By H.B. Elkins
In the rough-and-tumble world of politics, we’ve come to expect that the participants are going to get a little bloody in the process.
After all, when the future of the city, county, state or nation is at risk, candidates are going to do what they have to do in order to win.
Very little is off the table. From families to businesses to associates, just about every aspect of a politician’s life is open to scrutiny. Barack Obama’s pastor’s anti-American remarks made from the church pulpit are fair game, as are Rand Paul’s son’s alcohol problems.
But sometimes, innocent third parties get caught up in the crossfire, as has happened in this year’s Kentucky Republican gubernatorial primary. When that happens, perhaps it’s time to rethink just how zealously we pursue our political ambitions.
For several months, a blogger named Michael Adams has been pushing rumors that Commissioner of Agriculture and GOP gubernatorial candidate Jamie Comer assaulted a college girlfriend. It appears that Adams first heard the allegations on Topix.com, a bulletin board-type website where people anonymously post rumors and gossip that may or may not be true. Adams started a blog critical of Comer, and he eventually published the name of the alleged victim. There’s no evidence that Adams was working at the behest of any of Comer’s opponents.
Other bloggers picked up on the story and also named the ex-girlfriend in question, but the rumor bubbled under the surface until a Lexington Herald-Leader story revealed that Adams had contacted the Hal Heiner and Will T. Scott campaigns to push his story. That brought increased attention to the tale and pushed it squarely into the mainstream media and to the forefront of the campaign.
Although Adams, other bloggers and mainstream media reporters had been contacting the ex-girlfriend in an attempt to get her on the record, she didn’t want to have any part in the gubernatorial drama. In fact, Adams even told the Herald-Leader reporter that she had told him to leave her alone. But when the story hit the mainstream, she obviously felt compelled to speak out.
She wrote a letter to the Courier-Journal in which she confirmed the allegations that Comer had physically abused her, along with dropping a few other bombshells that won’t be helpful to his campaign. The Courier-Journal published a story based on her letter, along with an admonition from Comer’s lawyer promising a “devastating lawsuit” should the story be printed. The C-J’s editorial and legal teams must have been confident in the truth of her statements, or they would not have subjected themselves to a libel suit.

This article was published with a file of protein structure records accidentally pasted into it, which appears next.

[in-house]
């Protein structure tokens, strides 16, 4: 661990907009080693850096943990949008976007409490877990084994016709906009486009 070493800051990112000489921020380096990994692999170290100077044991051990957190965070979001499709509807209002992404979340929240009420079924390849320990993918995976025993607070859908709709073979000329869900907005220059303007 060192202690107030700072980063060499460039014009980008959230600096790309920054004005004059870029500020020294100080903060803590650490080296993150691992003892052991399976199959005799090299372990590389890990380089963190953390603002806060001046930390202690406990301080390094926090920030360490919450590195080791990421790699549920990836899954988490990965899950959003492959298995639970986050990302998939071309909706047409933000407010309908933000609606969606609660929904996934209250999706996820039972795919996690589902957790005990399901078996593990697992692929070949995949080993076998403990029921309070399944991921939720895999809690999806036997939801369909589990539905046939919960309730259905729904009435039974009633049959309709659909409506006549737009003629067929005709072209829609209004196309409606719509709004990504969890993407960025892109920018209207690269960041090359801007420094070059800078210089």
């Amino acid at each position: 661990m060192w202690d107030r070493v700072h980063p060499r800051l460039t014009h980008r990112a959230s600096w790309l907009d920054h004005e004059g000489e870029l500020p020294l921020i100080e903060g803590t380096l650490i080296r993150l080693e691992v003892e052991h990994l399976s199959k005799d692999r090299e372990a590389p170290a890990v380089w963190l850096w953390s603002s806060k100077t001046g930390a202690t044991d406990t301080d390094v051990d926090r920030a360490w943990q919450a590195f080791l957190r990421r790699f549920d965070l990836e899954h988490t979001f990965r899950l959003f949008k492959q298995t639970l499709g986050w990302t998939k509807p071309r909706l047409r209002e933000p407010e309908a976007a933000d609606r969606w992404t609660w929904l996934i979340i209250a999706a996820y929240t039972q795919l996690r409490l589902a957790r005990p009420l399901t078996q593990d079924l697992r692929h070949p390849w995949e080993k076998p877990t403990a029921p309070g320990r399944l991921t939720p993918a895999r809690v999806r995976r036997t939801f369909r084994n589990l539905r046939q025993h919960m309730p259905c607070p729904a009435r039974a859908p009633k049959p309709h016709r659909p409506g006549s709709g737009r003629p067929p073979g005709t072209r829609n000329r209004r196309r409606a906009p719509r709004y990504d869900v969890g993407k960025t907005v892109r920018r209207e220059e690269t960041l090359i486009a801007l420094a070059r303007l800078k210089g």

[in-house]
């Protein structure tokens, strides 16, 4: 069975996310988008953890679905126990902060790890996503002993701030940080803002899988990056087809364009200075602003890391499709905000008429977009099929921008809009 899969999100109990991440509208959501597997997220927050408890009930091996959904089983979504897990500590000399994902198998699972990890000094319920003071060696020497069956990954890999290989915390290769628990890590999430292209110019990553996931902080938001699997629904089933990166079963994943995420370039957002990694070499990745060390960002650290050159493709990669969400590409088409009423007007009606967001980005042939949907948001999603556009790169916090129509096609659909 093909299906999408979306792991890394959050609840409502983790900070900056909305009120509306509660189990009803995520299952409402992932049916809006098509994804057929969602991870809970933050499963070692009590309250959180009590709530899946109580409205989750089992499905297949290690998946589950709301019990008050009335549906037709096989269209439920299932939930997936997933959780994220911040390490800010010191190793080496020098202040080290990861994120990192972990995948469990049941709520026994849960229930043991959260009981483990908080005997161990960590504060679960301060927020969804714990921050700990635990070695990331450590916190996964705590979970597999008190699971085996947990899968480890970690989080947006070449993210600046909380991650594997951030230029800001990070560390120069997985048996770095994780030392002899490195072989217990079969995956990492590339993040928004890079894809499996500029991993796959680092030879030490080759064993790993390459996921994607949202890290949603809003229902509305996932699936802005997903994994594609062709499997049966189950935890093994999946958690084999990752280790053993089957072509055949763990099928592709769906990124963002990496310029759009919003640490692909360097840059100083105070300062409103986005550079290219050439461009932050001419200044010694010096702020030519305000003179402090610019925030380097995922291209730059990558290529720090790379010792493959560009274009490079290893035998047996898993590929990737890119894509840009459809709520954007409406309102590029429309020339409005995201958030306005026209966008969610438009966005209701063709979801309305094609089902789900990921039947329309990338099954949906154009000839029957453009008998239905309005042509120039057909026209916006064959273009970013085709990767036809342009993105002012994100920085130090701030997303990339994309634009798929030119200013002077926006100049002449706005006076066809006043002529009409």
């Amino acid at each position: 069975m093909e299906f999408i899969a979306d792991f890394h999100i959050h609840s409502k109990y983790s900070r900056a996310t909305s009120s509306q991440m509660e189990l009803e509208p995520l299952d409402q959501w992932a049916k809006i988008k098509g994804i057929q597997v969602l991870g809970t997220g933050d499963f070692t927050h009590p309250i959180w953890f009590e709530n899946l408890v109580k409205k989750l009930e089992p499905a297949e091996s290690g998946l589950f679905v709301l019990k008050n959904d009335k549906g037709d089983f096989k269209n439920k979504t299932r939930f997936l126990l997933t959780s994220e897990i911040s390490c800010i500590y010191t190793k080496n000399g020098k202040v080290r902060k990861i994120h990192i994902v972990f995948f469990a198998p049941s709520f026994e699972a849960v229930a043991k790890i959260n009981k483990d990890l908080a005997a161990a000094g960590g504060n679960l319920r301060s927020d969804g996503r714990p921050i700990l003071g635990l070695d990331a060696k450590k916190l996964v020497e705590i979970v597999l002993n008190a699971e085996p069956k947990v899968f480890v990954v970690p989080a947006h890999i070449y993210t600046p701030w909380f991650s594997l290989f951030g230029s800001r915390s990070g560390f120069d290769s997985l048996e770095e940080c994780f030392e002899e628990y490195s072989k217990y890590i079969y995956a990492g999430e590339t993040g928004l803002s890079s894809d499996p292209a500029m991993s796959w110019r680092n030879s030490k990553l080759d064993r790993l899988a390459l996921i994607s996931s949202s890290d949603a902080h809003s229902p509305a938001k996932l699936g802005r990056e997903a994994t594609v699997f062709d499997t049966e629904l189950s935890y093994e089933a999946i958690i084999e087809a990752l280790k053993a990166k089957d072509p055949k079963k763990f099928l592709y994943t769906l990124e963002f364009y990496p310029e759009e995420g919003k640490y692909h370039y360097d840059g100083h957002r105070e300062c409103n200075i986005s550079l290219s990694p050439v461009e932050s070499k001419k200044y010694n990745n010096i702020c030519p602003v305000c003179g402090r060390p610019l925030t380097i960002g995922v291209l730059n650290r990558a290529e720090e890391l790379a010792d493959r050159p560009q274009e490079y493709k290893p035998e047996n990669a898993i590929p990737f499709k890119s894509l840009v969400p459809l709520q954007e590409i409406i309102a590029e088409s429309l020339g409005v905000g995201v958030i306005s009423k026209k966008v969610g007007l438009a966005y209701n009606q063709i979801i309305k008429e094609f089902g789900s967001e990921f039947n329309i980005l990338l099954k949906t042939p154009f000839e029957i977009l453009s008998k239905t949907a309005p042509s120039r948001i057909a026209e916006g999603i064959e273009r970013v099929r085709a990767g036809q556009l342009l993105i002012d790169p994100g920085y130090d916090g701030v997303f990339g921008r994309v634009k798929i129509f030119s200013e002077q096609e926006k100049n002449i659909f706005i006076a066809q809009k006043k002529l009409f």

Comer addressed the matter the following day in a press conference, strongly denying the allegations and again threatening legal action. One wonders who’ll be named in the suit. Michael Adams, who’s relentlessly pushed the story for months and has shopped it not only to Comer’s GOP rivals, but to Attorney General Jack Conway, who will be the Democrats’ nominee? Joe Gerth, the Courier-Journal reporter who wrote the story and from whom Comer refused to take questions at his press conference? Or will he go so far as to sue the alleged victim of his abuse?
By all accounts, his ex-girlfriend didn’t want to participate in any of this. She no longer lives in Kentucky, and except for a modest donation to Heiner’s campaign, has not been involved in the gubernatorial race. She was dragged into it against her will by a third party with an agenda. In doing so, she claims, Adams caused a lot of bad memories to resurface. Adams even acknowledges as much, making a snarky post on his anti-Comer Facebook page saying he’s grateful for Kentucky heroines, even those who live in other states “who hate me b/c of I have done them wrong.”
Is this what our political scene has come to? Someone who’s intent on tearing down a candidacy pulls an innocent person into the fray, revictimizing her again?
When the story hit the mainstream, Comer immediately blamed Heiner. When interviewed for the Courier-Journal story, Comer’s lawyer made remarks critical of the ex-girlfriend. How about blaming Adams, who pulled both the woman and the Heiner campaign into this mess?
Because of Adams’ actions, a young woman who just wanted to be left alone became the focal point of a scandalous story. That doesn’t serve the political process well at all.
H.B. Elkins is a former award-winning Kentucky community newspaper editor who now works in public relations. All opinions expressed are his own and not those of his current employer. Reach him at firstname.lastname@example.org.